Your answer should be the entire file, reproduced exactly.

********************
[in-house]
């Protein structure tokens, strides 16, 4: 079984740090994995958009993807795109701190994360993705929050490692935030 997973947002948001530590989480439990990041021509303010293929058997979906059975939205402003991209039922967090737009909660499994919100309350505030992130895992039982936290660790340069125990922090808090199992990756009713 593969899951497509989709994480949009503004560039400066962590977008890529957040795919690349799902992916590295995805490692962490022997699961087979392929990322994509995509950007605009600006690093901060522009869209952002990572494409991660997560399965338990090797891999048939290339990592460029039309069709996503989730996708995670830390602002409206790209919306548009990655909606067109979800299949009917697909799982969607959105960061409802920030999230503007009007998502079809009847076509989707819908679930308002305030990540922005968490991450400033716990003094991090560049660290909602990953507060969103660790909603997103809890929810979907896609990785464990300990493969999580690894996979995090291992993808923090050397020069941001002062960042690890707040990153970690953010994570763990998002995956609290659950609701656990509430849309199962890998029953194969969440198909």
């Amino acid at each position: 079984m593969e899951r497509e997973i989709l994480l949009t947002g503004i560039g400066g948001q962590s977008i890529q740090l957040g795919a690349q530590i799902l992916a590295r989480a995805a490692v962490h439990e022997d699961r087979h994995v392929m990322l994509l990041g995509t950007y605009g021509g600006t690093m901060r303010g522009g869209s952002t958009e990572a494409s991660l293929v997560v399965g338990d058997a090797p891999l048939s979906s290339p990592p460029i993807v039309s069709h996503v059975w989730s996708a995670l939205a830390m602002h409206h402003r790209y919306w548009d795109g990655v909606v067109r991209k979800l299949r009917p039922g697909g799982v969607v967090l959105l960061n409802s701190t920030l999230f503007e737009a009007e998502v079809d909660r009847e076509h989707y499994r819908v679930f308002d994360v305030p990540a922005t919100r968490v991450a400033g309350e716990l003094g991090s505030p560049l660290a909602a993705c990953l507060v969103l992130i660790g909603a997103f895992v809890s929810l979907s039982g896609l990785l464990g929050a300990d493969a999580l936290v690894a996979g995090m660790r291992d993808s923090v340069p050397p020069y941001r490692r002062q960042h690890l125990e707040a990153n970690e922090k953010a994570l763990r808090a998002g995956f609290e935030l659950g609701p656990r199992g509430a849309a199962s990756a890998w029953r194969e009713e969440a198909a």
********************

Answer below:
[in-house]
């Protein structure tokens, strides 16, 4: 079984740090994995958009993807795109701190994360993705929050490692935030 997973947002948001530590989480439990990041021509303010293929058997979906059975939205402003991209039922967090737009909660499994919100309350505030992130895992039982936290660790340069125990922090808090199992990756009713 593969899951497509989709994480949009503004560039400066962590977008890529957040795919690349799902992916590295995805490692962490022997699961087979392929990322994509995509950007605009600006690093901060522009869209952002990572494409991660997560399965338990090797891999048939290339990592460029039309069709996503989730996708995670830390602002409206790209919306548009990655909606067109979800299949009917697909799982969607959105960061409802920030999230503007009007998502079809009847076509989707819908679930308002305030990540922005968490991450400033716990003094991090560049660290909602990953507060969103660790909603997103809890929810979907896609990785464990300990493969999580690894996979995090291992993808923090050397020069941001002062960042690890707040990153970690953010994570763990998002995956609290659950609701656990509430849309199962890998029953194969969440198909």
């Amino acid at each position: 079984m593969e899951r497509e997973i989709l994480l949009t947002g503004i560039g400066g948001q962590s977008i890529q740090l957040g795919a690349q530590i799902l992916a590295r989480a995805a490692v962490h439990e022997d699961r087979h994995v392929m990322l994509l990041g995509t950007y605009g021509g600006t690093m901060r303010g522009g869209s952002t958009e990572a494409s991660l293929v997560v399965g338990d058997a090797p891999l048939s979906s290339p990592p460029i993807v039309s069709h996503v059975w989730s996708a995670l939205a830390m602002h409206h402003r790209y919306w548009d795109g990655v909606v067109r991209k979800l299949r009917p039922g697909g799982v969607v967090l959105l960061n409802s701190t920030l999230f503007e737009a009007e998502v079809d909660r009847e076509h989707y499994r819908v679930f308002d994360v305030p990540a922005t919100r968490v991450a400033g309350e716990l003094g991090s505030p560049l660290a909602a993705c990953l507060v969103l992130i660790g909603a997103f895992v809890s929810l979907s039982g896609l990785l464990g929050a300990d493969a999580l936290v690894a996979g995090m660790r291992d993808s923090v340069p050397p020069y941001r490692r002062q960042h690890l125990e707040a990153n970690e922090k953010a994570l763990r808090a998002g995956f609290e935030l659950g609701p656990r199992g509430a849309a199962s990756a890998w029953r194969e009713e969440a198909a």